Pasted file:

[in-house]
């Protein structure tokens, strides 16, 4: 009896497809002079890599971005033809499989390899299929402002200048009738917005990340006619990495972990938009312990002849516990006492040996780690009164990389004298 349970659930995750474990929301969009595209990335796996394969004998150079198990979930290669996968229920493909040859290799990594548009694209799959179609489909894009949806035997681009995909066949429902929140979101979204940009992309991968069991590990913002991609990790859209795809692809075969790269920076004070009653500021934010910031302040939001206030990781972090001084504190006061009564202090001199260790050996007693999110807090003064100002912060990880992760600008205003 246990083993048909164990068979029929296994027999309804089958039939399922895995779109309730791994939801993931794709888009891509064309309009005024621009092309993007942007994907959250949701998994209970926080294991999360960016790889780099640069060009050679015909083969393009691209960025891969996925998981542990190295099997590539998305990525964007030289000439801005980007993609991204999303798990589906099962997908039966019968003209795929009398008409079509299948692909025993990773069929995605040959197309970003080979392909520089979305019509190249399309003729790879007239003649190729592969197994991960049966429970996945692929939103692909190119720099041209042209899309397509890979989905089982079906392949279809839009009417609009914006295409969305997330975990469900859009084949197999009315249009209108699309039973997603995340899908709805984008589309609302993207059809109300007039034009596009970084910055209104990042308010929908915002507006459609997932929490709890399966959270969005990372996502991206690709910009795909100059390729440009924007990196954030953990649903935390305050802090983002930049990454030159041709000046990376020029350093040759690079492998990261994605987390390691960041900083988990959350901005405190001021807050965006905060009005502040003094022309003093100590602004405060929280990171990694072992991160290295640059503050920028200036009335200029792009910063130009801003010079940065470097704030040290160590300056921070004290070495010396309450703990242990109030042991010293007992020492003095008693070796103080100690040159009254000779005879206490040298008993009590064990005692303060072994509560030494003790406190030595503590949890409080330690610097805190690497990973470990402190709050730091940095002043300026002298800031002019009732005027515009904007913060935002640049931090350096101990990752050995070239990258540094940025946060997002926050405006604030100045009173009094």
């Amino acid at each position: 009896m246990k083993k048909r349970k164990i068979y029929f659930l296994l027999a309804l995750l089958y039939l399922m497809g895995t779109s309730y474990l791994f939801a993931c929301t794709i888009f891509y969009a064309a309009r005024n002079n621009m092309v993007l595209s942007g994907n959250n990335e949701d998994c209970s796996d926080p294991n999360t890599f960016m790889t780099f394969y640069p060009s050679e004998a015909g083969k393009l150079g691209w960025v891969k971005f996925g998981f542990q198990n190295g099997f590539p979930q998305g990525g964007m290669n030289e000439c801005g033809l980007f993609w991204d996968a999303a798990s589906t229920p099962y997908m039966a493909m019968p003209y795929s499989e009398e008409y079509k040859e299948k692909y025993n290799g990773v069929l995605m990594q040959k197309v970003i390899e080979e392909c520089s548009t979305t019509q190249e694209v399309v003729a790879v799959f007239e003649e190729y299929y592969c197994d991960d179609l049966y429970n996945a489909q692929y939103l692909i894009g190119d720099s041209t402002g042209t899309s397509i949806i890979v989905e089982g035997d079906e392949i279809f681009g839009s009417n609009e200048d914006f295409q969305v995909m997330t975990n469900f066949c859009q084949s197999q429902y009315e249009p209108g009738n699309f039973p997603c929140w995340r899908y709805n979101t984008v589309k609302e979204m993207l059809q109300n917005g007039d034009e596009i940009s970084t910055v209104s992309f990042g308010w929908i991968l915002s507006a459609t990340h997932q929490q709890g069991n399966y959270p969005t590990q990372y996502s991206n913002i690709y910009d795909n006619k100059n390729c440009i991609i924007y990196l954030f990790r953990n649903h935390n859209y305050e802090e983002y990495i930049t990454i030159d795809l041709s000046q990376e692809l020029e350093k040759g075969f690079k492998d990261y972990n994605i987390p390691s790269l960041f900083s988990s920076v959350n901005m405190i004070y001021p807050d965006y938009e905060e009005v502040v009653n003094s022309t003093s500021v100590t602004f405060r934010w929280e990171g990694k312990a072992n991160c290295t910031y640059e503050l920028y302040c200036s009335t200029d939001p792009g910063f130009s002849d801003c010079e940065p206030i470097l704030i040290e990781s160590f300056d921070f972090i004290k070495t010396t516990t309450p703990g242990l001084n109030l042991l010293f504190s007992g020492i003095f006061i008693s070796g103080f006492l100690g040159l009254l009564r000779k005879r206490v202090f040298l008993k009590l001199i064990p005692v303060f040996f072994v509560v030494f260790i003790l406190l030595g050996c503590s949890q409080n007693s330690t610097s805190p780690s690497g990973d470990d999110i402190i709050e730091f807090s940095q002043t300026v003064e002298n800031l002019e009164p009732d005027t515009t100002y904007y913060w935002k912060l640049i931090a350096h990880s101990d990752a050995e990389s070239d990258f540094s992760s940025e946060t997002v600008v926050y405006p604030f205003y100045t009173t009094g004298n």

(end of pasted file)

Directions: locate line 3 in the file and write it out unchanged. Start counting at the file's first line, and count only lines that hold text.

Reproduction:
């Amino acid at each position: 009896m246990k083993k048909r349970k164990i068979y029929f659930l296994l027999a309804l995750l089958y039939l399922m497809g895995t779109s309730y474990l791994f939801a993931c929301t794709i888009f891509y969009a064309a309009r005024n002079n621009m092309v993007l595209s942007g994907n959250n990335e949701d998994c209970s796996d926080p294991n999360t890599f960016m790889t780099f394969y640069p060009s050679e004998a015909g083969k393009l150079g691209w960025v891969k971005f996925g998981f542990q198990n190295g099997f590539p979930q998305g990525g964007m290669n030289e000439c801005g033809l980007f993609w991204d996968a999303a798990s589906t229920p099962y997908m039966a493909m019968p003209y795929s499989e009398e008409y079509k040859e299948k692909y025993n290799g990773v069929l995605m990594q040959k197309v970003i390899e080979e392909c520089s548009t979305t019509q190249e694209v399309v003729a790879v799959f007239e003649e190729y299929y592969c197994d991960d179609l049966y429970n996945a489909q692929y939103l692909i894009g190119d720099s041209t402002g042209t899309s397509i949806i890979v989905e089982g035997d079906e392949i279809f681009g839009s009417n609009e200048d914006f295409q969305v995909m997330t975990n469900f066949c859009q084949s197999q429902y009315e249009p209108g009738n699309f039973p997603c929140w995340r899908y709805n979101t984008v589309k609302e979204m993207l059809q109300n917005g007039d034009e596009i940009s970084t910055v209104s992309f990042g308010w929908i991968l915002s507006a459609t990340h997932q929490q709890g069991n399966y959270p969005t590990q990372y996502s991206n913002i690709y910009d795909n006619k100059n390729c440009i991609i924007y990196l954030f990790r953990n649903h935390n859209y305050e802090e983002y990495i930049t990454i030159d795809l041709s000046q990376e692809l020029e350093k040759g075969f690079k492998d990261y972990n994605i987390p390691s790269l960041f900083s988990s920076v959350n901005m405190i004070y001021p807050d965006y938009e905060e009005v502040v009653n003094s022309t003093s500021v100590t602004f405060r934010w929280e990171g990694k312990a072992n991160c290295t910031y640059e503050l920028y302040c200036s009335t200029d939001p792009g910063f130009s002849d801003c010079e940065p206030i470097l704030i040290e990781s160590f300056d921070f972090i004290k070495t010396t516990t309450p703990g242990l001084n109030l042991l010293f504190s007992g020492i003095f006061i008693s070796g103080f006492l100690g040159l009254l009564r000779k005879r206490v202090f040298l008993k009590l001199i064990p005692v303060f040996f072994v509560v030494f260790i003790l406190l030595g050996c503590s949890q409080n007693s330690t610097s805190p780690s690497g990973d470990d999110i402190i709050e730091f807090s940095q002043t300026v003064e002298n800031l002019e009164p009732d005027t515009t100002y904007y913060w935002k912060l640049i931090a350096h990880s101990d990752a050995e990389s070239d990258f540094s992760s940025e946060t997002v600008v926050y405006p604030f205003y100045t009173t009094g004298n």